Well, this ought to fix things up.
All this time, we thought the Chicago Blackhawks were a mess because of poor drafting, short-sighted free-agent signings and crippling injuries, and it turns out it was coach Trent Yawney's fault.
Never mind it was GM Dale Tallon who, back in July 2005, introduced us to Yawney as the man who would lead the Hawks out of the wilderness in which they've been stumbling for well over a decade. Nope, it turns out it was Yawney's fault, and Monday, Tallon put the Good Ship Blackhawk on the course to hockey happiness by naming his good pal Denis Savard as coach.
Whew. Glad that's over.
Of course, it's not over.
In places like Chicago, the pain never ends. It never ends because teams make decisions that ensure the pain just keeps on coming. Like Monday's decision, for instance.
Tallon implied that the Blackhawks needed to play a more up-tempo style that was more suited to the new NHL. But the team did play that way when it started the season 4-2 and forward Martin Havlat was leading the NHL in scoring.
But Havlat, a blue-chip player acquired from Ottawa in the offseason, has been out since Oct. 20 with an ankle injury. The team is also missing another key offseason addition, Michal Handzus (gone for the season) and just recently saw talented forward Tuomo Ruutu and No. 1 netminder Nikolai Khabibulin return to action.
Counting the game in which Havlat was injured, the Blackhawks have lost 12 of 15, 10 of those in regulation. With a 7-12-2 record, only Columbus has fewer points in the entire NHL. So, Yawney's firing can be entirely justified.
But justifying a decision is one thing; making a smart move to take the team forward is infinitely harder. And there is nothing to suggest hiring former Blackhawks sniper Savard will take the Hawks any closer to respectability. Instead, it all around smacks of the path of least resistance.
Local papers suggest Yawney and Tallon differed on how ice time was to be allotted to young players. What we are to infer from Savard's ascension from perennial assistant coach to the head coaching job is that he will do exactly what Tallon wants. And given Tallon's track record in identifying and assembling talent, there is nothing to suggest things will get better anytime soon.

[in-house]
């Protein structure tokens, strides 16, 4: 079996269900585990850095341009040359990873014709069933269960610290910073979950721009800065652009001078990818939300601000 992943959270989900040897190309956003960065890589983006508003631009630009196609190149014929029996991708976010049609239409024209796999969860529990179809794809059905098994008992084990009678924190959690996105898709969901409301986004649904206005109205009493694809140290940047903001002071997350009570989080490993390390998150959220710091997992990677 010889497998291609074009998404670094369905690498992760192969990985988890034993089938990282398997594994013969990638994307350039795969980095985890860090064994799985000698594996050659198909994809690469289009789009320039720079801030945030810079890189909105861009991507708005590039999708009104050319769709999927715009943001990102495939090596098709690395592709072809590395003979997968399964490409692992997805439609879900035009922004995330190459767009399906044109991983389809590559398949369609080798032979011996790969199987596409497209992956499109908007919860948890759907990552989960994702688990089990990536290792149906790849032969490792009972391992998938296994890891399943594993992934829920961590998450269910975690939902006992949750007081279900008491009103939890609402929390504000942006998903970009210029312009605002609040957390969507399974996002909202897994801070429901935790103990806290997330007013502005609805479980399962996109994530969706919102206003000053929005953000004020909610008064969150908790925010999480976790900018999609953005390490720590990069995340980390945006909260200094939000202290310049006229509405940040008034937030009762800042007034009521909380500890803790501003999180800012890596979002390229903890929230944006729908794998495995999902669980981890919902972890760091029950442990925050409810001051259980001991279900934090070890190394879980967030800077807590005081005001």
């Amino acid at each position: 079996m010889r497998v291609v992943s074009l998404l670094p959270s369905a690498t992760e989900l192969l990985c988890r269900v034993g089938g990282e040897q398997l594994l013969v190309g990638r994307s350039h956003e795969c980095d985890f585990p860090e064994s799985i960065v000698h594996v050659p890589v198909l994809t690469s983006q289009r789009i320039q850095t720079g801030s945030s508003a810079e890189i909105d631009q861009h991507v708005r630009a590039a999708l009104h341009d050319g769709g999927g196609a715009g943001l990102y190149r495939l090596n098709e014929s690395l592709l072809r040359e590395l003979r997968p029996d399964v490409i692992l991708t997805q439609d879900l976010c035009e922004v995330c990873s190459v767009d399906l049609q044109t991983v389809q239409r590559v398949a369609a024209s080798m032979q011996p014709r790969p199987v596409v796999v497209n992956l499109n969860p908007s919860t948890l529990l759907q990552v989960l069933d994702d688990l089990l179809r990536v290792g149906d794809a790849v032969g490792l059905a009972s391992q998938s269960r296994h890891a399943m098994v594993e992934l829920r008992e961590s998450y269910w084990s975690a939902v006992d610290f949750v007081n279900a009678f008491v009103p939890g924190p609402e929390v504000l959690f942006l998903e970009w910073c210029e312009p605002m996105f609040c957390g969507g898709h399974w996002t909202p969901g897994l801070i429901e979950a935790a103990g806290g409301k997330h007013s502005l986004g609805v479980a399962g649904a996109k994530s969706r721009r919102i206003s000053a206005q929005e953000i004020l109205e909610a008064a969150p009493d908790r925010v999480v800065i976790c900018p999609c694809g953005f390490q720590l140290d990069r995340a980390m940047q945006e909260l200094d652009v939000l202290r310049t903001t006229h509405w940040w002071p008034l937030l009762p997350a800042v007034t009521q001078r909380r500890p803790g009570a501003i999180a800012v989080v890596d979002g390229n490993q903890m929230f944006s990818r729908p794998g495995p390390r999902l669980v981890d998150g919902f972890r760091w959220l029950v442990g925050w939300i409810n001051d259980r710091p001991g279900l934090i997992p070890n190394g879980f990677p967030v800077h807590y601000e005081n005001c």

An offensively gifted player who was elected to the Hockey Hall of Fame back in 2000 (why he is there is another debate for another day), Savard has been an assistant since December 1997, six months after announcing his retirement. Since that time, the Blackhawks have failed to win a playoff round and have missed the postseason seven times, eight if you count their inevitable exclusion this season.
Must have been Craig Hartsburg's fault or Dirk Graham's or Lorne Molleken's or Bob Pulford's or Alpo Suhonen's or Brian Sutter's -- they're the other head coaches under whom Savard toiled.
Surely, Savard's imprint is found somewhere on this team.
Last season, the Blackhawks were 29th in goals scored; the season before, 24th, the season before that, 19th. This season, they're 27th in average goals per game. How about the power play, Savard's specialty? The Hawks are 24th in power-play efficiency this season. A season ago, they were dead last with the man advantage.
Yes sir, the Blackhawks have really lit it up under Savard's offensive tutelage. Must have been the head coaches stifling his creativity.
But somewhere beneath the surface, Tallon saw something that led him to announce Monday's moves. Mover over Billy Reay, Denis Savard is in the house.
Actually, what is more likely the case is that Tallon felt the noose tightening around his neck. The Hawks were once again off the rails, and one of the best hockey men in the business, Rick Dudley, has been biding his time as assistant general manager. Feeling he didn't have Yawney's full attention, Tallon sacked his coach and grabbed the closest guy in a Blackhawks jacket.
If this was really about taking the team in a different direction, the Hawks would have dumped Yawney when they were losing seven straight earlier this month and brought in Ken Hitchcock. But they waited too long, and now Hitchcock is trying to turn around fellow Central Division weak sister, Columbus.
But there are other coaches out there for a team determined to facilitate real change.
Pat Quinn is a master at up-tempo hockey, and he's a proven winner; Andy Murray is less up-tempo, but a fine teacher of young players; Chicago's own television analyst, Ed Olczyk, has shown he can lead young players and would have been a bigger step toward the right road.
But that would have required a little effort and a little foresight -- qualities in short supply in the Windy City.
Scott Burnside is the NHL writer for ESPN.com.